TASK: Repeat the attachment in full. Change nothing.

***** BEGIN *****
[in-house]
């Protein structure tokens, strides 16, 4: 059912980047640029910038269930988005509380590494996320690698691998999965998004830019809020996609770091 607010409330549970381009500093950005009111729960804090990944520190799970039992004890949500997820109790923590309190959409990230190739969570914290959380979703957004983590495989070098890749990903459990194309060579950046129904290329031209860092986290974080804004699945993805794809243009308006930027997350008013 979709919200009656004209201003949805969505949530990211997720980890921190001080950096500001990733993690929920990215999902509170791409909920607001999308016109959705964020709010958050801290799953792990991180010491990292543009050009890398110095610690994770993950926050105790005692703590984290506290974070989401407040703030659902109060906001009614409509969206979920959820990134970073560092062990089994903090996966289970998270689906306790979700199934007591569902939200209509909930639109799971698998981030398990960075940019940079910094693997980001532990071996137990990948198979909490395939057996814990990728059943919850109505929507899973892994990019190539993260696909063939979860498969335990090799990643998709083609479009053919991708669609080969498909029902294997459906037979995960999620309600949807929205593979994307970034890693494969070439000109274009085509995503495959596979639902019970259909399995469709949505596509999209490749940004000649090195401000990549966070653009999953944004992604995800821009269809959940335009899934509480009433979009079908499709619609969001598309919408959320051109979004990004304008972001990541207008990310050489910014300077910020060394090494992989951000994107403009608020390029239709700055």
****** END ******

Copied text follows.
[in-house]
């Protein structure tokens, strides 16, 4: 059912980047640029910038269930988005509380590494996320690698691998999965998004830019809020996609770091 607010409330549970381009500093950005009111729960804090990944520190799970039992004890949500997820109790923590309190959409990230190739969570914290959380979703957004983590495989070098890749990903459990194309060579950046129904290329031209860092986290974080804004699945993805794809243009308006930027997350008013 979709919200009656004209201003949805969505949530990211997720980890921190001080950096500001990733993690929920990215999902509170791409909920607001999308016109959705964020709010958050801290799953792990991180010491990292543009050009890398110095610690994770993950926050105790005692703590984290506290974070989401407040703030659902109060906001009614409509969206979920959820990134970073560092062990089994903090996966289970998270689906306790979700199934007591569902939200209509909930639109799971698998981030398990960075940019940079910094693997980001532990071996137990990948198979909490395939057996814990990728059943919850109505929507899973892994990019190539993260696909063939979860498969335990090799990643998709083609479009053919991708669609080969498909029902294997459906037979995960999620309600949807929205593979994307970034890693494969070439000109274009085509995503495959596979639902019970259909399995469709949505596509999209490749940004000649090195401000990549966070653009999953944004992604995800821009269809959940335009899934509480009433979009079908499709619609969001598309919408959320051109979004990004304008972001990541207008990310050489910014300077910020060394090494992989951000994107403009608020390029239709700055």